The recent news that Nissan is building a huge gigafactory to supercharge the production of its electric cars was hailed by the prime minister Boris Johnson as a ‘major vote of confidence in the UK’. Coming as it does hot on the heels of the Japanese car giant’s earlier commitment to its Sunderland base (which would have been in doubt in the event of a no-deal Brexit), it is indeed great news for UK manufacturing as a whole – and car manufacturing in particular.

Battery production is key to long-term car manufacturing success

As we reported in a blog earlier this year, the production of batteries for electric vehicles is critical for the future health of UK car manufacturing, not least because it will provide a much-needed boost to the economy. Nissan estimate that the new £1bn plant, which will be built in partnership with Chinese manufacturer Envision, will create 900 jobs at Nissan and a further 750 at Envision. However, even more significantly it is thought that the eventual effect on suppliers when the facility to produce batteries for up to 1000,000 vehicles a year is up and running, will create 6,200 new jobs overall.

A boost to exports

Although the post Brexit climate for the motor industry is brighter than many had feared when the UK seemed to be on the verge of a no-deal outcome, the tariff-free trade deal comes with caveats. One of the most important of these is that from 2027, car exports to the EU will only be tariff-free if the batteries are produced in the UK or the EU.

With most car batteries currently sourced from South East Asia and UK battery production falling well short of competitors in France and Germany, a lack of UK-made batteries could have become a serious issue if no car manufacturing giants were willing to invest in this new technology in the UK.

The road to a green motoring future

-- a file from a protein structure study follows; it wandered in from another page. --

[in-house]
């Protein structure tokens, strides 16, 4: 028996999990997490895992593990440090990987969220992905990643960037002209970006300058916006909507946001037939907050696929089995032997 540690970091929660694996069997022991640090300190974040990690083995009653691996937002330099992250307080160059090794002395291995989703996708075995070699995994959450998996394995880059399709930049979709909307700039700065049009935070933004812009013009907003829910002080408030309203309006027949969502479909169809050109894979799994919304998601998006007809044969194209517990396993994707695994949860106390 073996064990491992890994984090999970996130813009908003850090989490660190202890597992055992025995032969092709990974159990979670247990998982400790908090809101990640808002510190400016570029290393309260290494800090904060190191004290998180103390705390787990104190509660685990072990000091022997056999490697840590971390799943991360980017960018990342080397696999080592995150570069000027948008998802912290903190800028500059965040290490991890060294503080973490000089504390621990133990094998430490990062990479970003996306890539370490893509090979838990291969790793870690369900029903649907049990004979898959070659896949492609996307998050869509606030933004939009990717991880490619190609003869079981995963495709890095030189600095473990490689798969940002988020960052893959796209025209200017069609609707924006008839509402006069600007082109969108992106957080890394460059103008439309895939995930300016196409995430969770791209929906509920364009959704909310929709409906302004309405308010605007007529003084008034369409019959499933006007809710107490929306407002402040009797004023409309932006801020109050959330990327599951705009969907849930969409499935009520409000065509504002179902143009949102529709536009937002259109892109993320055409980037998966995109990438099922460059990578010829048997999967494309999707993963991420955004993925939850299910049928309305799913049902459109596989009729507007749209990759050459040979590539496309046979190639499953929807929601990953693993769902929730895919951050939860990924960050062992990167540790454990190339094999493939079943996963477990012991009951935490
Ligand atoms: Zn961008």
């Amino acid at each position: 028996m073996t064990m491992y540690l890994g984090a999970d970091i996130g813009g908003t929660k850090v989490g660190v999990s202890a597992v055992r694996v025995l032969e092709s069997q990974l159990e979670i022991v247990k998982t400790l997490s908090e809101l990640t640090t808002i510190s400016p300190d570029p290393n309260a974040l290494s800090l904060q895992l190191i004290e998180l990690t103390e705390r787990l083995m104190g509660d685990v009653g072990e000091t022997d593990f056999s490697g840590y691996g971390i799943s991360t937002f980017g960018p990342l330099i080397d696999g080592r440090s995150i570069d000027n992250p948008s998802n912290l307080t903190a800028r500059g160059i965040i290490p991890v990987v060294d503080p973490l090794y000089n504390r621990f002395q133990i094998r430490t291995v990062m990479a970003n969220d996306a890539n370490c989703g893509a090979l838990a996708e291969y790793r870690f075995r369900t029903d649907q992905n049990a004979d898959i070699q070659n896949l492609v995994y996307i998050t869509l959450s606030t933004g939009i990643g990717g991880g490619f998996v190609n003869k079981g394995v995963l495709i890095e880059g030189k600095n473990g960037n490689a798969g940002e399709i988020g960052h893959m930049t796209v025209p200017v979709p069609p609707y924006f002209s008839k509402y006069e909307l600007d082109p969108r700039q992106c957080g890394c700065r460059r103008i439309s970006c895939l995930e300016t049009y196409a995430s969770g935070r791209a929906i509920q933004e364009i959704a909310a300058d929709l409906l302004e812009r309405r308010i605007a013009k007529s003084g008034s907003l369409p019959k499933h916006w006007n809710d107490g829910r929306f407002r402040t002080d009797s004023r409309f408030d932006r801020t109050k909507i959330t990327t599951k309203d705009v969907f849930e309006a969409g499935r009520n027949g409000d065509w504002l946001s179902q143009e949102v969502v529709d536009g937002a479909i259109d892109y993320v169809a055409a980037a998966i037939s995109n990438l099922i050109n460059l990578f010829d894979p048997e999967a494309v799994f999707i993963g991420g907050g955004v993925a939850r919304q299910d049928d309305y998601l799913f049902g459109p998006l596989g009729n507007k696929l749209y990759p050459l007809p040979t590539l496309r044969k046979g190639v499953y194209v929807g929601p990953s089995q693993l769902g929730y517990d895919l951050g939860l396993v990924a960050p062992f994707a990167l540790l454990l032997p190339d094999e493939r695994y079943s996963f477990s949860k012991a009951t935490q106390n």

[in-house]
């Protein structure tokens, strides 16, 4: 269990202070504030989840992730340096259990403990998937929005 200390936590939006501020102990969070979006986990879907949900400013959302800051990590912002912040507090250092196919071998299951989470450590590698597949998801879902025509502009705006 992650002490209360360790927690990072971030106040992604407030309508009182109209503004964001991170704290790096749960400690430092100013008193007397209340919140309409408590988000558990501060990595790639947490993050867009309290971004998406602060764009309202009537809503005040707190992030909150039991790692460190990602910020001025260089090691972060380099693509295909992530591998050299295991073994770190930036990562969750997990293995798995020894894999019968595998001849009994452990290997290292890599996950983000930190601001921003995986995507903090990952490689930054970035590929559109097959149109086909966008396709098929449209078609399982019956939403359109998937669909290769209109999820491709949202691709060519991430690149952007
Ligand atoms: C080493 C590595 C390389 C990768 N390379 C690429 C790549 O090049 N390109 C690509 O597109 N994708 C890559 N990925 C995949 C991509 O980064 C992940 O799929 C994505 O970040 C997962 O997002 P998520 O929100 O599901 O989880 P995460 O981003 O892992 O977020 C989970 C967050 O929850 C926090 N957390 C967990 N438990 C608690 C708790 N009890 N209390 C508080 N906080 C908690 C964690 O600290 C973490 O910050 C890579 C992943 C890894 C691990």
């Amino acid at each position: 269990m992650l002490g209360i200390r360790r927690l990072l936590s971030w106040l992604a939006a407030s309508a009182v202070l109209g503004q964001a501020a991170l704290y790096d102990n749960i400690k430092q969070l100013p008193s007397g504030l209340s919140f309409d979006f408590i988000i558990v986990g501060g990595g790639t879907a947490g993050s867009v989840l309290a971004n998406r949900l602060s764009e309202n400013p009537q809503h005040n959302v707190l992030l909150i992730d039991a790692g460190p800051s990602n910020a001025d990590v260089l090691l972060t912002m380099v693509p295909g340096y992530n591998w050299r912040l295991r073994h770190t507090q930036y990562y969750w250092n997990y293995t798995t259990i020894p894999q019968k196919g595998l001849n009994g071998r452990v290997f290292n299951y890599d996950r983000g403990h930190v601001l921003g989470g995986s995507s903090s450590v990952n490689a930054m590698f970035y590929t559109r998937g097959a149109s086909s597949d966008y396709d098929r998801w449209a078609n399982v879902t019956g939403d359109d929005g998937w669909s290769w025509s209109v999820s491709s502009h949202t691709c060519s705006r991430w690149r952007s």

Another great benefit of the new plant is the contribution it will make to the motor manufacturing industry’s race to meet the government’s ambitious targets of eliminating all petrol and diesel engines by 2030. And excitingly, Nissan is committing £432 million to the production of a brand-new electric vehicle following the success of the Leaf EV model which is also produced in Sunderland.

What else is being done to increase battery and EV production in the UK?

As well as the Nissan plant, Britishvolt plans to repurpose the former Blyth power station in Northumberland in a project that aims to create 3,000 jobs producing batteries for up to 300,000 vehicles a year.

Again, this is great news, not just for the UK economy and the 2030 targets, but because the more batteries that are produced in the UK, the more the motor industry can cut down on the financial and environmental costs of importing batteries from thousands of miles away.

When it comes to upping production of electric vehicles, the business secretary Kwasi Kwarteng is talking to Vauxhall’s owner Stellantis about the possibility of the company manufacturing EV vehicles at its Ellesmere Port plant when production of the Vauxhall Astra ends.

Innovative solutions for the vehicles of the future

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